Post Holes & Happy Dances

You guys!


Right?! I feel like words are superfluous at this point and that my feelings of joy can only be expressed through the art of interpretive dance. However, if you’ve ever hauled thirty fence posts, seven-hundred pounds of concrete, and topped it all off with a couple of hours using a sawsall in one weekend, you know that sudden or grandiose movements with any part of your body are damn near impossible. But I’m definitely dancing on the inside.

So, let’s talk about this garden fence, shall we?

It came from a house that was slated for demolition, and my uncle– who’d been contracted for the job– asked me if I wanted the old fence sections. Um… hell yes?

Honestly, they were delivered to the farm last fall, and I fully intended to get them in the ground before winter. (Ha. Ha ha.) In my defense, I did put in a shit-load of fence last year, but I couldn’t get to this financially or logistically before we were buried under fifty feet of snow. And we all know how much fun that was.

Enter: Spring. This year I thought I might finally, finally have a shot at building the garden I’ve been dreaming of for, oh, four years now. It started with my first heavy-duty raised beds back at the Memorial House, and I made a valiant effort to bring that vision to reality on Black Feather Farm last year…

Maybe not so valiant, actually, as I didn’t get very far. But this year, this year I’ve made some actual big-time progress… because I hired help.

These guys also helped with the pain-in-the-ass split-rail portion of the donkey fence last year, and are fabulous. (If anyone is in the Ann Arbor area, All Arbor Custom Fence, I highly recommend them.)

So, Friday, just a few short hours into the day…


And by late afternoon…


Do you know how many post holes that is? Thirty. Bringing the total number of post holes dug on this property to well over a hundred now.

Here’s what the garden looks like, now that it’s fenced in…


I’ll be taking the grass out of the bed that runs along the inside of the fence and planting leafy greens and some berry bushes there.


The rest of this grass is also coming out (courtesy of a sod cutter I’m hoping to rent next week) to make room for corn, hops, strawberries, and a number of squash vines.

It was great having the crew over on Friday to knock out the biggest section of work, but there’s still a lot left for me to do on my own.

First up was trimming down all of the 4×4 posts…


Well hello there, power tools. I’ve missed you.

Then, I had even more fun starting the pergola I decided last-minute to put over the entryway.


Next up, finishing the pergola, building the gates, and building the last two fence panels that need to be custom sized to make sure the whole thing ended up square. Then I’ve got one more garden bed to build, some pathways to finish, and so many plants to plant! Plus another fun project or two that got started over the weekend. It’s going to be an awesome couple of weeks in the garden.

13 Responses

  1. Wow, I have garden envy! And wish I were a lot younger.

    That nice house was being demolished, aargh.

    1. That was LITERALLY the words I was thinking as I was reading this post! I have garden envy!! I completely ADORE your garden!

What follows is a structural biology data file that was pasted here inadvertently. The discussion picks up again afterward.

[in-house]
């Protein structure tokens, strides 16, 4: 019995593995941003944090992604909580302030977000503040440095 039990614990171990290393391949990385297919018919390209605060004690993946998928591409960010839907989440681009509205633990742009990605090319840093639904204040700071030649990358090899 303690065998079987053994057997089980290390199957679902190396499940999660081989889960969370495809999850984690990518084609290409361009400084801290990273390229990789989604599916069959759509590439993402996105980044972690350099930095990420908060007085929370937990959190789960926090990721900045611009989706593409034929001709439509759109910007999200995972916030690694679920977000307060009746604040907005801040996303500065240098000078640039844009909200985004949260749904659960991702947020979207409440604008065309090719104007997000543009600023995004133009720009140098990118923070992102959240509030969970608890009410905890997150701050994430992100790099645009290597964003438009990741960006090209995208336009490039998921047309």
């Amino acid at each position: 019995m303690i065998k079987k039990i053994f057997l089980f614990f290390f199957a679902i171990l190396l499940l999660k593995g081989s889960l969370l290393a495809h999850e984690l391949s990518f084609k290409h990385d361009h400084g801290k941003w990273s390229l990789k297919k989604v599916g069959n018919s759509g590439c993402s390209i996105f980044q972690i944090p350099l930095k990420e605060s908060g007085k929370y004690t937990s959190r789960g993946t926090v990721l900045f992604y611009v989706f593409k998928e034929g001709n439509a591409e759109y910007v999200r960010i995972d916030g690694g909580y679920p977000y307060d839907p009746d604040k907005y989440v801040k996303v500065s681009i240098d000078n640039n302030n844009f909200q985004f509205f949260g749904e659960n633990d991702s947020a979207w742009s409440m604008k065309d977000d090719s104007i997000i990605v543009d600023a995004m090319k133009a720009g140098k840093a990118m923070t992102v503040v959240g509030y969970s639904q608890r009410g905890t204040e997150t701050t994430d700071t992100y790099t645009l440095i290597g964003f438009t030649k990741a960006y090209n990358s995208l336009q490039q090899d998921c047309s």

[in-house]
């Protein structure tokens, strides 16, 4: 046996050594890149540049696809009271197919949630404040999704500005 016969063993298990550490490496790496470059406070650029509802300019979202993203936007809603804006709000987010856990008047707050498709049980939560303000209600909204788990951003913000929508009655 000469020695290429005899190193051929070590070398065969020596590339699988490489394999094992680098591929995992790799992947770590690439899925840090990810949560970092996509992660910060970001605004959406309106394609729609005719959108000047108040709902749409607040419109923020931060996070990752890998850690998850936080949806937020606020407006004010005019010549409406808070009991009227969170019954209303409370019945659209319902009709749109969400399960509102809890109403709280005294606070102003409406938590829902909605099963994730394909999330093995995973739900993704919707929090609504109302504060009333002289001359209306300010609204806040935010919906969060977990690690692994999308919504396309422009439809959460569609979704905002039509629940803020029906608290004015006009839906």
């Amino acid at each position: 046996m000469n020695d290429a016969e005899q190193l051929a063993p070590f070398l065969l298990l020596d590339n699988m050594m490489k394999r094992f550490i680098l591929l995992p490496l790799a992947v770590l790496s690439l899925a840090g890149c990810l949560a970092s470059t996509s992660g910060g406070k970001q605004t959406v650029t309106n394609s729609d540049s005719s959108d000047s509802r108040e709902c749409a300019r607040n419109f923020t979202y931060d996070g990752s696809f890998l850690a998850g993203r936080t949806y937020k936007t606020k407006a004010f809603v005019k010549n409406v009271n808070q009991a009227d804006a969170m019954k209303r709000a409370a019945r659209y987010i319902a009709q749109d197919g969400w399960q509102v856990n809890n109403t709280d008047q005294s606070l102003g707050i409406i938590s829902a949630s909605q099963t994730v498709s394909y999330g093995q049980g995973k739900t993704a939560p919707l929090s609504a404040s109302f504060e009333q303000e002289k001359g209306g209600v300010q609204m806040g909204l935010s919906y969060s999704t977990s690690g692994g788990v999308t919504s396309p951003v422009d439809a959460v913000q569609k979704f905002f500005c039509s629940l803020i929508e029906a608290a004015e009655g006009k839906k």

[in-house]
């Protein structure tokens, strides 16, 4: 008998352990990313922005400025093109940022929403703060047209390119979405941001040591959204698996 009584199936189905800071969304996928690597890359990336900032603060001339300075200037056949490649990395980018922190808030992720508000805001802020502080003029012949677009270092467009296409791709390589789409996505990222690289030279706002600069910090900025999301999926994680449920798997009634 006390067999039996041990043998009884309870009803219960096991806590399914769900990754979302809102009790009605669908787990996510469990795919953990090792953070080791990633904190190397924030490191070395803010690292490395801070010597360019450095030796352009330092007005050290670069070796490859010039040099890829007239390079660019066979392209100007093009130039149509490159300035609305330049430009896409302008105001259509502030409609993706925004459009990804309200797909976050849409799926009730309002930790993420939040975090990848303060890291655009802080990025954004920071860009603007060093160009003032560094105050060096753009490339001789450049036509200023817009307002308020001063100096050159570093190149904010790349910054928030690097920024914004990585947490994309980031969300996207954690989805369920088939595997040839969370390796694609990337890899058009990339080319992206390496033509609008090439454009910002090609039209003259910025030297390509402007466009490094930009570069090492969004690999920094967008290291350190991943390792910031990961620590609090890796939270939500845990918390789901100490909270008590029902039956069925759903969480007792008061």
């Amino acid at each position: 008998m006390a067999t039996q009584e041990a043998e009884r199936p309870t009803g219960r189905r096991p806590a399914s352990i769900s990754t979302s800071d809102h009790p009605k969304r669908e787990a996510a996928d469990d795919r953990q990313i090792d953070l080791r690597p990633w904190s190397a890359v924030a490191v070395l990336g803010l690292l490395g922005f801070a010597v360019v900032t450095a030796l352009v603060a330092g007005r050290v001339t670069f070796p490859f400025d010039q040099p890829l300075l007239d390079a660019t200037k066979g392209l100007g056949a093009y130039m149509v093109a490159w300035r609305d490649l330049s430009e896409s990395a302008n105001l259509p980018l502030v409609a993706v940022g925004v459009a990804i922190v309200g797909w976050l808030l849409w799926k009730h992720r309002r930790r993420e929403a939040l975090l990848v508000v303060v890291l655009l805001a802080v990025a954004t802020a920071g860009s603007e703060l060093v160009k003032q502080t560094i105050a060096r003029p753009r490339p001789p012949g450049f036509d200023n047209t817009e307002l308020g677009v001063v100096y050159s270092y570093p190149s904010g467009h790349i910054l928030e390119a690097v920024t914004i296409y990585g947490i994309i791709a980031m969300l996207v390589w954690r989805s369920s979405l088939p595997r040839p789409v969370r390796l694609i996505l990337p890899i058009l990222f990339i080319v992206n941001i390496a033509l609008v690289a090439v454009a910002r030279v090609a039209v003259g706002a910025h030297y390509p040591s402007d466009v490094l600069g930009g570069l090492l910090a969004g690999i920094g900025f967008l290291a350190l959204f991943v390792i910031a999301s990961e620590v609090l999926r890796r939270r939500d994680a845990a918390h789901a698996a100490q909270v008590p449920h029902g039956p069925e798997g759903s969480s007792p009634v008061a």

2. This gorgeousness would make Cole Porter eat his words: “Give me land, lots of land under starry skies above” (that part’s OK but) “Don’t fence me in”. The pergola is killer. Love the whole set up. Jo @ Let’s Face the Music

  3. really looks good, I hope you have a LONG garden hose in case the 50 feet of snow was the entire allotment of water for the year… but a what a great way to keep out the bunnies, deer and raccoons, as well as other critters that want your veggies more than you.

  4. Are you going to grow something on the pergola? I just put in a new arbor and planted grapes to grow on it. My post will be published about that project tomorrow.

  5. As a suggestion, I would take a circular saw and put a “point” on the fence posts rather than leave them flat. I realize they’re PT wood, but you should give the tops the ability to shed the water to make the posts last a bit longer.

  6. I’m not sure if this would even be your speed, but one of my friends in my neighborhood had a picket fence and put those little solar paneled lights on the posts. Something like this:|1&pl=1&currentURL=%3FNs%3Dp_product_qty_sales_dollar%7C1&facetInfo= ONly I’m sure he didn’t pay near as much for what he has. It looks quite awesome, but then again we live in the city and who really cares if we add to the light pollution:)The fence looks awesome by the way. Congrats on getting that project done.

  7. What a find!!! That’s some beautiful fencing!! Probably cost you less to have it installed than if you had to buy the fence materials.

    Any plans for wildlife and chicken exclusion…or are you just going to share the bounty?

  8. Looks amazing! Congratulations… Breaks my heart that the darling house where they came from was to be demolished. If only it could be shipped to Los Angeles! 😉

  9. It’s kind of strange to see this “small” section of land being fenced in, in the middle of a large grass section. I totally get the idea though (and probably would do the same), I only see large grass areas with cows on them, or other cattle for that matter.

    It does look very nice, and I hope you’ll have heaps of fun with it!

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